Image via Soundcloud
Sometimes you come across a piece of music that's so revelatory, so mindblowing, that you wonder if the rest of the pop canon is abject trash after hearing it. Such was the case last week, when an 80s power ballad version of Justin Bieber's "What Do You Mean" surfaced on a Soundcloud credited to someone named TRONICBOX. "What Do You Mean It's 1985?" is so fully-formed and confident in its embrace of schmaltz that it bypasses irony and goes straight for the gut and the feels. The song's plays skyrocketed after going semi-viral over the weekend and have now surpassed one million on Soundcloud. So who is the mad genius behind all this?
It turns out that TRONICBOX is Jerry Shen, a Regina, Saskatchewan-based software developer, gamer and composer. Shen played pretty much every instrument you can think of in his high school jazz band before switching to saxophone in his university band. "I did records for mostly aspiring artists," says Shen, "Most of them didn't get anywhere." His Soundcloud and Youtube pages are peppered with more rearranged pop hits, including a Flashdance-ready "One Last Time" by Ariana Grande and an oddball polka version of OMI's "Cheerleader" buttressed with death metal double-kick drums. We reached out to Shen to find out exactly what went into this miraculous reimagination of Bieber's modern classic.
Noisey: What inspired you to go in the 1985 direction with the Justin Bieber rearrangement?
Jerry Shen: For almost every music video from the 80s that I’ve seen, there’s always something that makes me think: “You’ve got to be kidding…” You sure could get away with a lot of things that are bizarre. Plus there’s always something very distinct about 80s music. When you hear it you just know.
Are you playing the sax on that recording?
What specific 80s movie do you see the "What Do You Mean" rearrangement in?
The sound I had in my head was “Michael Bolton wants his band back.” Didn’t really have a movie in mind.
What about 1980s R&B production is appealing to you?
So many great musicians that I listen to worked on records that came out during the 80s. Jeff Lorber, Chuck Loeb, Dave Grusin, Vinnie Colaiuta just to name a few. Those guys can REALLY PLAY.
Why do you think so many people see it as cheesy?
It was a time when advancements in technology greatly influenced how music was made. You have electronic musical instruments like analog synths, FM synths and drum machines. Everybody wanted to throw a few Minimoogs, Oberheims and DX7s at a record until it got to a point where people just got tired of that sound. Besides, electronic instruments have come a long way since then, so anything from that era just ends up sounding really dated by comparison.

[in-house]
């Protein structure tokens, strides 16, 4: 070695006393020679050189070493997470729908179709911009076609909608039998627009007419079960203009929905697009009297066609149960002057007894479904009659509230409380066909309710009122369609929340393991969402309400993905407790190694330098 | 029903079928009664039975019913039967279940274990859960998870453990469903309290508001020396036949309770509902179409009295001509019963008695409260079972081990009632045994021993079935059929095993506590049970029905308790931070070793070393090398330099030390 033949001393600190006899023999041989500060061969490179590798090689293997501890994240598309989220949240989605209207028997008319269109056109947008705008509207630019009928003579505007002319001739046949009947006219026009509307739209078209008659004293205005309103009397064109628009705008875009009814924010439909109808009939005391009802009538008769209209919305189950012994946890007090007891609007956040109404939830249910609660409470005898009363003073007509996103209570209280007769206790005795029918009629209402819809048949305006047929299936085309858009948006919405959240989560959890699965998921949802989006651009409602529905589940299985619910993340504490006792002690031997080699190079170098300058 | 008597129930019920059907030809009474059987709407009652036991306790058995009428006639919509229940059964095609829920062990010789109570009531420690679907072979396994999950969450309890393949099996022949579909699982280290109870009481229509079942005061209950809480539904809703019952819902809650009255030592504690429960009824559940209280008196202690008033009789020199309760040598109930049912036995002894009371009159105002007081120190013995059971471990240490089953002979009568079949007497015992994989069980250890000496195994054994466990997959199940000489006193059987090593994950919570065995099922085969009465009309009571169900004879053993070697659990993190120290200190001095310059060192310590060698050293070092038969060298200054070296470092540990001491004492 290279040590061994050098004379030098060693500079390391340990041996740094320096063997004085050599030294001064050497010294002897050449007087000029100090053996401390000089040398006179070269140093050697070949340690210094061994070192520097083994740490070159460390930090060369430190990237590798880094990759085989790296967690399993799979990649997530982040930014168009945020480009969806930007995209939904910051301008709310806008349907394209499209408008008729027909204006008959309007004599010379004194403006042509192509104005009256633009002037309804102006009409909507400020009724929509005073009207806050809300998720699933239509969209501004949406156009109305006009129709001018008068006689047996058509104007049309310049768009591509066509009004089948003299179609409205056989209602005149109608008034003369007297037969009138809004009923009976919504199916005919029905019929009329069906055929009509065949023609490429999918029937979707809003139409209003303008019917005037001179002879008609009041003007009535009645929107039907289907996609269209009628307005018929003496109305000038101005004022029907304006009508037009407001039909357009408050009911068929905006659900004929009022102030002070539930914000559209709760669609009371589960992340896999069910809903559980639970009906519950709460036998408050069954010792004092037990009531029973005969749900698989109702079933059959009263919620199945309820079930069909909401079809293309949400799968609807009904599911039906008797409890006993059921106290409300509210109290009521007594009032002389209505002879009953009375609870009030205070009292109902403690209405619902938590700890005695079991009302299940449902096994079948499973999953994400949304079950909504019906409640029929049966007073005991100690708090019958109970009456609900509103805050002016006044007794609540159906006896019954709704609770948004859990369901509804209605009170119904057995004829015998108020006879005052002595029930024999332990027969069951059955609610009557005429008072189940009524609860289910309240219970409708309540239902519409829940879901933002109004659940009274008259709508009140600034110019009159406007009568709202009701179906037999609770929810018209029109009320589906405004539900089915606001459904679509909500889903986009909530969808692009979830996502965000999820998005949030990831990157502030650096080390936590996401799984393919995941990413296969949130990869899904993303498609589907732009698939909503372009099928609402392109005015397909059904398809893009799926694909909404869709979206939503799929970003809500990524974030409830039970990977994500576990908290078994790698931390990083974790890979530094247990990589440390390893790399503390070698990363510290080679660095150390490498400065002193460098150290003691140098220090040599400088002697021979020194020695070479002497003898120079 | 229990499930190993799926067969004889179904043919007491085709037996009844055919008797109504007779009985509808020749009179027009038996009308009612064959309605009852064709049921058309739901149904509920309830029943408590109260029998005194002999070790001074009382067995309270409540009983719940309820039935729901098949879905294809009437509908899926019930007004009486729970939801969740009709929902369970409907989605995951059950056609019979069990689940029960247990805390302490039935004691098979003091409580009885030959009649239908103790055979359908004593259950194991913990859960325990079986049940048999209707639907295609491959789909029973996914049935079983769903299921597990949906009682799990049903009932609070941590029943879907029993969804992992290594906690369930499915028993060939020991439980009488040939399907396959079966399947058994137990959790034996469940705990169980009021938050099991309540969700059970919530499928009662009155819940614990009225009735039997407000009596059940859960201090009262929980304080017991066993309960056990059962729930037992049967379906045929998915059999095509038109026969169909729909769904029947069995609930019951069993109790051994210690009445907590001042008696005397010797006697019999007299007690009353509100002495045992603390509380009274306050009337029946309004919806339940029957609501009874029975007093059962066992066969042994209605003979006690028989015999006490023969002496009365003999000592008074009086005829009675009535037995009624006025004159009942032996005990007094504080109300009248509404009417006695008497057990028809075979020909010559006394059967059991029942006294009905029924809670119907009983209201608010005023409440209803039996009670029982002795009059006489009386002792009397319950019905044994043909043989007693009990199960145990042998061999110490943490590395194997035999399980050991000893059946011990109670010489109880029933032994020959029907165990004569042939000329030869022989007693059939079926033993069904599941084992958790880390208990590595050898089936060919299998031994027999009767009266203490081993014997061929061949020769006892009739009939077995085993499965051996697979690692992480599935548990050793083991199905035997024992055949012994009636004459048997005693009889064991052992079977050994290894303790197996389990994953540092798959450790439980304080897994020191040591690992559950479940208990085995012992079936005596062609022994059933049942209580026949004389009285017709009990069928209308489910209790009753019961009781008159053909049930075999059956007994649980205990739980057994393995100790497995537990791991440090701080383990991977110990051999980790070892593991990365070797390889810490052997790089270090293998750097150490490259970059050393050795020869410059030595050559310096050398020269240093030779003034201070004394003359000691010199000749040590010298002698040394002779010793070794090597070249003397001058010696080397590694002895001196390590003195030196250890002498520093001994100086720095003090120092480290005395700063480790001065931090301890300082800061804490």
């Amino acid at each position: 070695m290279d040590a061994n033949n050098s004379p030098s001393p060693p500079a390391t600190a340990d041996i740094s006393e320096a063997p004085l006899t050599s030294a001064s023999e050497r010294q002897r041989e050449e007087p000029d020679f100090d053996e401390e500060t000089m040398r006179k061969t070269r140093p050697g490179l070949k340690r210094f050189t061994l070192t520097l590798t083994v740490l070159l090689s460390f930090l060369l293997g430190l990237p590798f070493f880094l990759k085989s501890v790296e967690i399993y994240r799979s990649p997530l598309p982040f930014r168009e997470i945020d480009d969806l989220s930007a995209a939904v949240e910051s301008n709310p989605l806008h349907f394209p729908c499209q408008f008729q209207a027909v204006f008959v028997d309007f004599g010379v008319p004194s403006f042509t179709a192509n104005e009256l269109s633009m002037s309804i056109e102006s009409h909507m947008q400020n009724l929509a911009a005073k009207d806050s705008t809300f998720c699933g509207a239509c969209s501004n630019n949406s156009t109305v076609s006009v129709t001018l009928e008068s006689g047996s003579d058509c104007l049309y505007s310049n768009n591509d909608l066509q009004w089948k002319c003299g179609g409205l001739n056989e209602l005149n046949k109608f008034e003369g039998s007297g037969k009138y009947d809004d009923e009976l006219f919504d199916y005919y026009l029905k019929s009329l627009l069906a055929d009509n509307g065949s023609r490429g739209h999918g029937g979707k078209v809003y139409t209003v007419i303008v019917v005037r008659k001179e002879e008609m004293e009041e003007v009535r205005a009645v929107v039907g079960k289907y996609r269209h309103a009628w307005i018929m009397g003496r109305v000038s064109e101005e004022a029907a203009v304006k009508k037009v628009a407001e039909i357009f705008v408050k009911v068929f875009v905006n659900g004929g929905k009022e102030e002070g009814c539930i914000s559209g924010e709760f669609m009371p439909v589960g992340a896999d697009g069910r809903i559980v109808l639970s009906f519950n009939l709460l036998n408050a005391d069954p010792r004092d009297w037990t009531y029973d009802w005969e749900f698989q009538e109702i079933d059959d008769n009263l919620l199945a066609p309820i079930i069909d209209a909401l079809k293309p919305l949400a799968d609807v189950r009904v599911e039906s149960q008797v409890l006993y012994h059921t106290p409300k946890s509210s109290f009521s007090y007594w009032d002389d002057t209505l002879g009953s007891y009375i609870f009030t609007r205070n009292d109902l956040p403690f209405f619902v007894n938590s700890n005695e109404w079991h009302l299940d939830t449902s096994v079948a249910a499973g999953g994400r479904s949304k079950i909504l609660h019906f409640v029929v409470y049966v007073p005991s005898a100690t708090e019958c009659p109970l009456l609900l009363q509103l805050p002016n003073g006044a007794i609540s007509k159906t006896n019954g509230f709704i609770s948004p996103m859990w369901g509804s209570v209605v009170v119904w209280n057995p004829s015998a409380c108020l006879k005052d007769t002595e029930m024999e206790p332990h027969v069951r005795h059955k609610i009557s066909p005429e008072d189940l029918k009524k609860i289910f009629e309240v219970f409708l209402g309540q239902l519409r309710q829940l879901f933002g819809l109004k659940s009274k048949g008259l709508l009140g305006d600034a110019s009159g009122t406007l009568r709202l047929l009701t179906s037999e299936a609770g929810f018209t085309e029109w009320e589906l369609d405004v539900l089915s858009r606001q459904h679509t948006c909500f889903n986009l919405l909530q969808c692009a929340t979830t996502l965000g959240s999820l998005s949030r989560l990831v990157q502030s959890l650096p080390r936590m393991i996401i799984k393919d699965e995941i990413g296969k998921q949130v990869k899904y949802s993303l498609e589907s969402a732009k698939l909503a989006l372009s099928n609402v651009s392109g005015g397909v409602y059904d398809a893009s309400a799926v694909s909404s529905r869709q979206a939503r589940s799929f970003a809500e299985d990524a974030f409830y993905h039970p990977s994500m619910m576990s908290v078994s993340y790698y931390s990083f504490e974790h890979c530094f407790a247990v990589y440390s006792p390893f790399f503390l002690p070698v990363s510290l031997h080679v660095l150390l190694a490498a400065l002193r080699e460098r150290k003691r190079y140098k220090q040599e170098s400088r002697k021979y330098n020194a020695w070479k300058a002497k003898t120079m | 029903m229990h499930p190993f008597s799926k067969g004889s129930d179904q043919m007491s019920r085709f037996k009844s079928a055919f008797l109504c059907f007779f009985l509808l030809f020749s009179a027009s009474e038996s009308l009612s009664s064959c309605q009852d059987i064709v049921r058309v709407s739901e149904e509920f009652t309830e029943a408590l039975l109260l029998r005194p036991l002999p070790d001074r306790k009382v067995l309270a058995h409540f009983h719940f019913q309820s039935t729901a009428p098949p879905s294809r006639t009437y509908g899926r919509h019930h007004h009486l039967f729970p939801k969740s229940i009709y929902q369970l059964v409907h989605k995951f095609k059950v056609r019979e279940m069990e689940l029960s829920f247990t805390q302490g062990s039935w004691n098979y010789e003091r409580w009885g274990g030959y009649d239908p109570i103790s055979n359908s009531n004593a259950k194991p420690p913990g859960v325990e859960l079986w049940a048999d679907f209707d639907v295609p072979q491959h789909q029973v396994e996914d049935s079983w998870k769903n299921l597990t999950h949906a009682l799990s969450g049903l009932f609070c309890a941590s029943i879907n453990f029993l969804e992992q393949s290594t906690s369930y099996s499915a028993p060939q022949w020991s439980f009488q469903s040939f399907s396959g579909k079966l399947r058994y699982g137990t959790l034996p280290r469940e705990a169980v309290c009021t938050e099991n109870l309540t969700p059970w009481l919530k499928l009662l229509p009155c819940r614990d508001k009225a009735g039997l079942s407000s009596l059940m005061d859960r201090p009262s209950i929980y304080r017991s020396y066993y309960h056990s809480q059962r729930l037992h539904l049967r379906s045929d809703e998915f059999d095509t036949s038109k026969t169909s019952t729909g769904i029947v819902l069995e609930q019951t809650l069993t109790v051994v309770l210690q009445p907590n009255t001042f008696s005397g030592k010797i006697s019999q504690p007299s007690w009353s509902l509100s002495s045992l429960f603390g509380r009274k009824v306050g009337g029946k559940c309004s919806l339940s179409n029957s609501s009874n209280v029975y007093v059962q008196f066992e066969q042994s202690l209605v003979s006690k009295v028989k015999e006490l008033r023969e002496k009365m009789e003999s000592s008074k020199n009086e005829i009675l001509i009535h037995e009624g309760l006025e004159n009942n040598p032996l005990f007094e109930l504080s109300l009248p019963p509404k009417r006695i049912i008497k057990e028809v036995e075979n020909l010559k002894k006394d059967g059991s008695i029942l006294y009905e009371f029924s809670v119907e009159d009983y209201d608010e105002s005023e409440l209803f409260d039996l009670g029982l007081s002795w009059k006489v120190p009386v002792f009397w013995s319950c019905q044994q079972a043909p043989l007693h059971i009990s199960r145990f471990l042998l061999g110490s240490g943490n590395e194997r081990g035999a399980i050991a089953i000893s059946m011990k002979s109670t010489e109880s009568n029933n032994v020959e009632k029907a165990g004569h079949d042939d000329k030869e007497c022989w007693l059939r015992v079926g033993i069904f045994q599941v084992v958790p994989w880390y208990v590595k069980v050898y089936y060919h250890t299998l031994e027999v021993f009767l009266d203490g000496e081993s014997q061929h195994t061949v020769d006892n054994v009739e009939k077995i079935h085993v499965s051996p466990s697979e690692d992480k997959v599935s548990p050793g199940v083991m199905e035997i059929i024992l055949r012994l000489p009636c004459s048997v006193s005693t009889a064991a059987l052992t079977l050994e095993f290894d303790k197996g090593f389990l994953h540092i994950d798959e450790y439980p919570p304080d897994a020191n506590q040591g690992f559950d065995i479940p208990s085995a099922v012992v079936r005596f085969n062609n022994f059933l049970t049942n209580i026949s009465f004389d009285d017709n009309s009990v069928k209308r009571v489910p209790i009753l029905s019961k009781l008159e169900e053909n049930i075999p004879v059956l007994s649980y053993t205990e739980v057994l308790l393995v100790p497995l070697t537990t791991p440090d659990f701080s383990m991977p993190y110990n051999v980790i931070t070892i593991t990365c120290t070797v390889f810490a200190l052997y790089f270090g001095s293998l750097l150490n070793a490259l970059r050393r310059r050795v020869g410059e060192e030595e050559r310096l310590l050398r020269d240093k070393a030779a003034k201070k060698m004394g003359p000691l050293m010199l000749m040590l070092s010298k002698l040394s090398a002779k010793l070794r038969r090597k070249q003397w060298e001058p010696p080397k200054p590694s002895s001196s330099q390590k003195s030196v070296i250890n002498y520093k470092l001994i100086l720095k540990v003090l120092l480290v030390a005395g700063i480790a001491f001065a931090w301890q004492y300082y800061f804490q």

Okay, let's get nerdy. The C minor 7 to F dominant 7 turnaround on the chorus is incredible. Kudos to you for that very clutch reharmonization.
I have a jazz background, so for me that kind of turnaround comes pretty naturally. Thank you for pointing it out!
What can you tell me about the Yamaha DX7?
Best thing that ever happened to music!
Do you feel that a generation growing up on video game music and R&B is more open to explore with jazzier, more sophisticated chord progressions and harmonies?
It’s really a matter of exposure. Even though I wasn’t born in the 80s but when I grew up the jazzy chord + DX7 sound was still considered “cool.” Nowadays, especially in North America, anything with a patch from [software synth] Massive is “cool.”
What do you think of vaporwave, and of young musicians exploring smooth music in general?
Most vaporwave I’ve heard sounds like smooth jazz juiced up with side-chain, with a sax player on vacation most of the time. If I want that kind of vibe in the music I listen to I’d dig up my collection of “contemporary” saxophone players like Eric Marienthal, Greg Vail or even… Kenny G. I encourage young people to explore smooth music. The harmony tends to be a little more complex which I feel is a bit lacking in most mainstream hits nowadays. In fact I’d love to see young people going back to the root and dig into some REAL jazz like Michael Brecker, Pat Metheney, or Chris Potter just to name a few. Once you’ve developed the ears for it you’ll really appreciate how much you can do with music.
Most important question: Are there more of these rearrangements coming?
Phil Witmer is a smooth jazz tyrant. Follow him on Twitter.